Of course, these sorts of myopic pay-no-mind-to-risk bubbles followed by destabilizing crashes have been around about as long as finance has been around. There's pressure to do something about them because they can be quite destabilizing, and if the government doesn't do something about them, it's the sort of circumstance in which populists with pitchforks threaten to substitute their own solutions.

Perhaps because it doesn't deal in "real" products, finance seems more prone to these sorts of feedback loops and total disconnect from economic fundamentals than, say, the restaurant business. At the end of the day, the restaurant has to feed people food they want, and purchase it from suppliers who can provide it, so there's relatively frequent checks on whether the owner's idea of a restaurant and the reality are out of sync or not. Finance seems to be able to avoid this for longer stretches, since the "product" is trading of notional entities with paper relationships to other notional entities, only backed in theory by some (over-committed) real items through a long and muddy chain.

I mean, at one point finance was 15-20% of the US stock market by capitalization, and around 40% of corporate profits. Since the finance industry is essentially overhead---it exists to operate and facilitate the markets in which the real economy operates---that's quite bizarre, and indicates at the very least some sort of capture/distortion of the market by the ostensible market-operators.
6.9.2009 2:19pm
I still think that significant financial reforms pass. While history does not have a track record of appointing particular extreme judges during periods of single party control, many of the most of the biggest legislative reforms have come when a single party has controlled Congress by safe majorities and held the Presidency.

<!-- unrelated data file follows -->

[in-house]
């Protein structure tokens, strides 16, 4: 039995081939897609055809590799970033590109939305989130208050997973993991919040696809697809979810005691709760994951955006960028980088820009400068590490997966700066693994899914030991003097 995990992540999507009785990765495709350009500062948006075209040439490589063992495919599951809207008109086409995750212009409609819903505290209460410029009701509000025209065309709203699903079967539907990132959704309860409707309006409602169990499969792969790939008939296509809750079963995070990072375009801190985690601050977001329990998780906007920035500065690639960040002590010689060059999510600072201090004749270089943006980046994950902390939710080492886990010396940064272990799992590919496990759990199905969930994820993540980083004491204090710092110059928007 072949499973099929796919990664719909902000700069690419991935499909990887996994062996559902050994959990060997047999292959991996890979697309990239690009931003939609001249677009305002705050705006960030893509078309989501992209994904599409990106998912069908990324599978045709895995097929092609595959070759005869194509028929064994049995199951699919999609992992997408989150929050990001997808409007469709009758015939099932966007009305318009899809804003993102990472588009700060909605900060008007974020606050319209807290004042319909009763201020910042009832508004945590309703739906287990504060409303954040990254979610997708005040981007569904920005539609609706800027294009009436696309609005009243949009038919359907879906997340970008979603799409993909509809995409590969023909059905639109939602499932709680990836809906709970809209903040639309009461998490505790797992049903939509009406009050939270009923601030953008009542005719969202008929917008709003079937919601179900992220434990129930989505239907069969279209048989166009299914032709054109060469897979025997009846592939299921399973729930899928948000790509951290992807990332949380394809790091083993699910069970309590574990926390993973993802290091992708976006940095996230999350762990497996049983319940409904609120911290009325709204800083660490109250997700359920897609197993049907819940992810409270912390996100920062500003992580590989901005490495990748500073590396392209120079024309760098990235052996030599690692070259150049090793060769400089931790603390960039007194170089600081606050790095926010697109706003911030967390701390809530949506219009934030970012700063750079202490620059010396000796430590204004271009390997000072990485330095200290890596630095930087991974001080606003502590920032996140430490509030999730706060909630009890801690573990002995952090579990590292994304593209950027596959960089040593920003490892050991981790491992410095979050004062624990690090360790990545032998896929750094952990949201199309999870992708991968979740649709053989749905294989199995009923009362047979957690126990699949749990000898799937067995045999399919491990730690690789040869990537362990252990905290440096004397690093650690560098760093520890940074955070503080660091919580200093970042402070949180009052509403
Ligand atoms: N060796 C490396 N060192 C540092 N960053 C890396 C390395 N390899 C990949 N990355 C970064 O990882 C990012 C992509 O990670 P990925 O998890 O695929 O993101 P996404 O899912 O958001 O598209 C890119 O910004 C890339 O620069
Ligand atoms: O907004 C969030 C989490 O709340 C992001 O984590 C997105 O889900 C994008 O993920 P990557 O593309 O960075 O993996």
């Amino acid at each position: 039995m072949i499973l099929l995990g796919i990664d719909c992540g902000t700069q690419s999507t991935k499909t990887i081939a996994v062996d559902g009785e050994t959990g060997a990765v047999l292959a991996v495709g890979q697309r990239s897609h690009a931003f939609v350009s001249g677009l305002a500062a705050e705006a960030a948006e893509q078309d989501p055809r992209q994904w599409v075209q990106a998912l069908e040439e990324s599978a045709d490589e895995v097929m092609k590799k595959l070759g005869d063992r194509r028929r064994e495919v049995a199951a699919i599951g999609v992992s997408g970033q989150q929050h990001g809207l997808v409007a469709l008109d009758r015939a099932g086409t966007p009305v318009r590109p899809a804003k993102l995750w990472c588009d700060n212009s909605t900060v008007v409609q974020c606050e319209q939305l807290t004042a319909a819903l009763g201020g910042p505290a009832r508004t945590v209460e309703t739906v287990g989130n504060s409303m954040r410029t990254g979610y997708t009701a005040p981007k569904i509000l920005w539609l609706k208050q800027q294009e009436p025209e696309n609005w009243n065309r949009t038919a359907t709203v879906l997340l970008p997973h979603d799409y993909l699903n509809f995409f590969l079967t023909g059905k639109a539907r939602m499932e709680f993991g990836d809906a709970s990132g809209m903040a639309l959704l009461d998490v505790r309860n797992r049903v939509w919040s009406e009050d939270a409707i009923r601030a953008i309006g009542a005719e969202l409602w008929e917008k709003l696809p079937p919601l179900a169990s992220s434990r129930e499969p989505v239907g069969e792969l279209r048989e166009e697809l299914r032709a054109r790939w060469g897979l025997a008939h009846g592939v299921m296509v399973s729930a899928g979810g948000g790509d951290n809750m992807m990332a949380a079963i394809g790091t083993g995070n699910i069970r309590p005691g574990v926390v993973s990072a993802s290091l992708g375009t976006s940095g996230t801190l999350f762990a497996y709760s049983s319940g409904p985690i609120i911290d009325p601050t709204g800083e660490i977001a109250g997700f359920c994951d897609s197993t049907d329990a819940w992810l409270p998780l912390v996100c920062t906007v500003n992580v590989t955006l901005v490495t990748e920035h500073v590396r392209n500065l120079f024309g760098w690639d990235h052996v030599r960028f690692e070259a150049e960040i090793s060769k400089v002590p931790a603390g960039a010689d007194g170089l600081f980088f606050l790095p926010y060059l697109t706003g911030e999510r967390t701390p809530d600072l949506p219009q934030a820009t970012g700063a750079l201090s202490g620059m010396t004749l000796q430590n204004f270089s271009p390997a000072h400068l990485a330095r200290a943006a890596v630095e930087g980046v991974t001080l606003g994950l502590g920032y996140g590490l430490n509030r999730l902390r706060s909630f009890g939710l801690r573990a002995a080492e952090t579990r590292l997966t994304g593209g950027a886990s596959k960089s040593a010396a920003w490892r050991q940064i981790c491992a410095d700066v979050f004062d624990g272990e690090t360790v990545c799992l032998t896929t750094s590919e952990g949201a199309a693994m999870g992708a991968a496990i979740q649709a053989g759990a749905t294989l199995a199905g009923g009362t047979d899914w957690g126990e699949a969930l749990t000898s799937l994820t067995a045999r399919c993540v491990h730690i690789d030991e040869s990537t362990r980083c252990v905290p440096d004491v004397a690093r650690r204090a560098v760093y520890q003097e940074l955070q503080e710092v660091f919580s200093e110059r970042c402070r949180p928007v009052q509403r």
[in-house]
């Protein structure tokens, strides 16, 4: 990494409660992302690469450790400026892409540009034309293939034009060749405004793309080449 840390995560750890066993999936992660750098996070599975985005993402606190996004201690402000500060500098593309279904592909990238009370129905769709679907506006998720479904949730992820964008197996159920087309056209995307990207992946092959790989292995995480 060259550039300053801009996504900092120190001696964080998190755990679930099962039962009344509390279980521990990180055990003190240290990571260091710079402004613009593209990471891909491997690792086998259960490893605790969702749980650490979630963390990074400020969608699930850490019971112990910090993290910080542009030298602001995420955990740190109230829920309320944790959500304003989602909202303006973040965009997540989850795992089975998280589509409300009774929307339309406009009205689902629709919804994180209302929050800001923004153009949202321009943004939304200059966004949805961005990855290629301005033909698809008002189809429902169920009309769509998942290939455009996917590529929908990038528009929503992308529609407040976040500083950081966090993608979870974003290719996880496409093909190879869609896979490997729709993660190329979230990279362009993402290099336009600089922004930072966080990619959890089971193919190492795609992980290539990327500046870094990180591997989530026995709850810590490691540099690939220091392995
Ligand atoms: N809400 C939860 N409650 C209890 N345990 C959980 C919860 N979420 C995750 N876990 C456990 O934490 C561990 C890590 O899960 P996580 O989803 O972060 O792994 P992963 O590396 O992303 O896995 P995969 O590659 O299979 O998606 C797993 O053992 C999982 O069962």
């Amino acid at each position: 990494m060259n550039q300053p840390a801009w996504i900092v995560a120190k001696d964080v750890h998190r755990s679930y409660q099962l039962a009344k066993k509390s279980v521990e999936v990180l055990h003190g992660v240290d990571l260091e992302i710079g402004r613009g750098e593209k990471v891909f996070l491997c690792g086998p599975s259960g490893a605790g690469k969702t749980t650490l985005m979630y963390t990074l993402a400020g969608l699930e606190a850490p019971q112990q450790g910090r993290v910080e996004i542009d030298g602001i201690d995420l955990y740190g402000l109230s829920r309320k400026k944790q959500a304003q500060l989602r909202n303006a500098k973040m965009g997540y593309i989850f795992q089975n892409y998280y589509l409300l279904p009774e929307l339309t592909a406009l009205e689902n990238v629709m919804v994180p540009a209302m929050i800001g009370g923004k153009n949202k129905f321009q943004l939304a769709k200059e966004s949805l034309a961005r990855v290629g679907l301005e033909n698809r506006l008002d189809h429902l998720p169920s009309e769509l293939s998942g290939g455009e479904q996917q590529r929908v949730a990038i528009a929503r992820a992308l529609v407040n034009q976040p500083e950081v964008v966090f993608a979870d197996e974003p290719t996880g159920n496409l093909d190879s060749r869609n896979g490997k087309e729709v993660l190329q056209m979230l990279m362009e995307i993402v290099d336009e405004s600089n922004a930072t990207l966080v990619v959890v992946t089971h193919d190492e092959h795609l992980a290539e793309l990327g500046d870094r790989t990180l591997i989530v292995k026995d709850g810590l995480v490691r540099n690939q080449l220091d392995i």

Financial system reform is very much the most obvious and while technical, best understood, of the possible responses to the financial crisis.

And, the Obama-Biden ticket understands the issues personally much better than any President in the past generation. Biden's reputation was as the Democrat most closely tied to the financial sector before he became Vice President. Obama openly mused about the risks of cognative capture he faced after spending so much time with investment bankers and finance types on the campaign trail, and routinely rubbed shoulders with Chicago school law and economics types in his professorial career. In the U.S. Senate, one of Obama's most notable bills sought to reform international asset protection and taxation. No President has ever assembled such a massive army of wonks before even taking office to assess detailed policy issues in transition teams. Obama's team knows where the bodies are buried when it comes to financial regulation.

Like most Democrats, Obama wants to be remembered as a domestic policy President, not a war President.

I would be shocked if we don't see significant financial system regulatory reform of some type, notwithstanding all the opposition that the various interests involved can muster.
6.9.2009 4:14pm
Cato The Elder (mail):
There is no prima facie reason that the financial industry shouldn't be a substantial percentage of our economy. Look at the close analogy of Apple. They outsource most of the actual manufacturing and building to offshore companies in Asia, yet they capture the major portion of the value-add from their product sales simply by envisioning new ways of putting cheap components into an aesthetic and remarkably functional form factor. I would say, as I type this comment from my Macbook Pro, that we as consumers are no worse for Apple's enviable profit margins. I am not using the proper language or rigor to properly characterize this notion, but in the future most of the work that people perform will be the creating of abstract "blueprints" rather than actually fitting the pieces together.